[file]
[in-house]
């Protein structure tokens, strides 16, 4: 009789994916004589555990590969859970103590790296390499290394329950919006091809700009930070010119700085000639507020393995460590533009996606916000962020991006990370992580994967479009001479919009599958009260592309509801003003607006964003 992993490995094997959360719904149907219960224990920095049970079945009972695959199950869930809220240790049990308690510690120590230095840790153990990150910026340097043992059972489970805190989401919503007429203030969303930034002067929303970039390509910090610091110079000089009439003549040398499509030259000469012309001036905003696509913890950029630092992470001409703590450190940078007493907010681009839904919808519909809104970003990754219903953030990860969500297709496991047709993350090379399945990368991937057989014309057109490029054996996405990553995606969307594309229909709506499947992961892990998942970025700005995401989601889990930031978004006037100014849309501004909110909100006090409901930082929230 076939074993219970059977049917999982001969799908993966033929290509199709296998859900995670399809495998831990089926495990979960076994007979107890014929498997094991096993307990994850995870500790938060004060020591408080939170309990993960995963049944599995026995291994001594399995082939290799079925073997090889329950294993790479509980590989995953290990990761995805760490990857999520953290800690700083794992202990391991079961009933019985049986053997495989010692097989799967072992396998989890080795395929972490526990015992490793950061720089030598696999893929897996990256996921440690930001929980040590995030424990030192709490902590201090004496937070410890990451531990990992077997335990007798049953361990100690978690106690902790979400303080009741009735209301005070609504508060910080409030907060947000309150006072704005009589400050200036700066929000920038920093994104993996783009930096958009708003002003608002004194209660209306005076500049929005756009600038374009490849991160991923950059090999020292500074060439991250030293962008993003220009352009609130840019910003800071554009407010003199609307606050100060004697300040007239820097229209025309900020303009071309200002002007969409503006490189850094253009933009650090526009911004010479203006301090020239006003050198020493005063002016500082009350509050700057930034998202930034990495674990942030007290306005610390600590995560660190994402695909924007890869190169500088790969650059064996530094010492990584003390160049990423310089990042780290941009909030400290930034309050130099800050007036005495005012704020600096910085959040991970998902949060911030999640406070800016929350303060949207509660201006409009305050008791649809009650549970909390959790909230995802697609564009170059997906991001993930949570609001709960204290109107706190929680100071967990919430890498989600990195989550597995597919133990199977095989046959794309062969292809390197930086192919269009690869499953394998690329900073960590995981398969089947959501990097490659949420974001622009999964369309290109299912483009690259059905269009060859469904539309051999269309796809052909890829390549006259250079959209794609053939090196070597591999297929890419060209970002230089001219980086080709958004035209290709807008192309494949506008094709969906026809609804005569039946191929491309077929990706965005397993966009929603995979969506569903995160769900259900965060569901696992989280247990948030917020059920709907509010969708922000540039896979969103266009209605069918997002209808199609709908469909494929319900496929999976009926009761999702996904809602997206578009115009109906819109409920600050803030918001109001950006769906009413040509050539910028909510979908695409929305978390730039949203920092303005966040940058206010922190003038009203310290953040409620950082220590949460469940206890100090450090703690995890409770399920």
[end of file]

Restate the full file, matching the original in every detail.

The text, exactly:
[in-house]
């Protein structure tokens, strides 16, 4: 009789994916004589555990590969859970103590790296390499290394329950919006091809700009930070010119700085000639507020393995460590533009996606916000962020991006990370992580994967479009001479919009599958009260592309509801003003607006964003 992993490995094997959360719904149907219960224990920095049970079945009972695959199950869930809220240790049990308690510690120590230095840790153990990150910026340097043992059972489970805190989401919503007429203030969303930034002067929303970039390509910090610091110079000089009439003549040398499509030259000469012309001036905003696509913890950029630092992470001409703590450190940078007493907010681009839904919808519909809104970003990754219903953030990860969500297709496991047709993350090379399945990368991937057989014309057109490029054996996405990553995606969307594309229909709506499947992961892990998942970025700005995401989601889990930031978004006037100014849309501004909110909100006090409901930082929230 076939074993219970059977049917999982001969799908993966033929290509199709296998859900995670399809495998831990089926495990979960076994007979107890014929498997094991096993307990994850995870500790938060004060020591408080939170309990993960995963049944599995026995291994001594399995082939290799079925073997090889329950294993790479509980590989995953290990990761995805760490990857999520953290800690700083794992202990391991079961009933019985049986053997495989010692097989799967072992396998989890080795395929972490526990015992490793950061720089030598696999893929897996990256996921440690930001929980040590995030424990030192709490902590201090004496937070410890990451531990990992077997335990007798049953361990100690978690106690902790979400303080009741009735209301005070609504508060910080409030907060947000309150006072704005009589400050200036700066929000920038920093994104993996783009930096958009708003002003608002004194209660209306005076500049929005756009600038374009490849991160991923950059090999020292500074060439991250030293962008993003220009352009609130840019910003800071554009407010003199609307606050100060004697300040007239820097229209025309900020303009071309200002002007969409503006490189850094253009933009650090526009911004010479203006301090020239006003050198020493005063002016500082009350509050700057930034998202930034990495674990942030007290306005610390600590995560660190994402695909924007890869190169500088790969650059064996530094010492990584003390160049990423310089990042780290941009909030400290930034309050130099800050007036005495005012704020600096910085959040991970998902949060911030999640406070800016929350303060949207509660201006409009305050008791649809009650549970909390959790909230995802697609564009170059997906991001993930949570609001709960204290109107706190929680100071967990919430890498989600990195989550597995597919133990199977095989046959794309062969292809390197930086192919269009690869499953394998690329900073960590995981398969089947959501990097490659949420974001622009999964369309290109299912483009690259059905269009060859469904539309051999269309796809052909890829390549006259250079959209794609053939090196070597591999297929890419060209970002230089001219980086080709958004035209290709807008192309494949506008094709969906026809609804005569039946191929491309077929990706965005397993966009929603995979969506569903995160769900259900965060569901696992989280247990948030917020059920709907509010969708922000540039896979969103266009209605069918997002209808199609709908469909494929319900496929999976009926009761999702996904809602997206578009115009109906819109409920600050803030918001109001950006769906009413040509050539910028909510979908695409929305978390730039949203920092303005966040940058206010922190003038009203310290953040409620950082220590949460469940206890100090450090703690995890409770399920």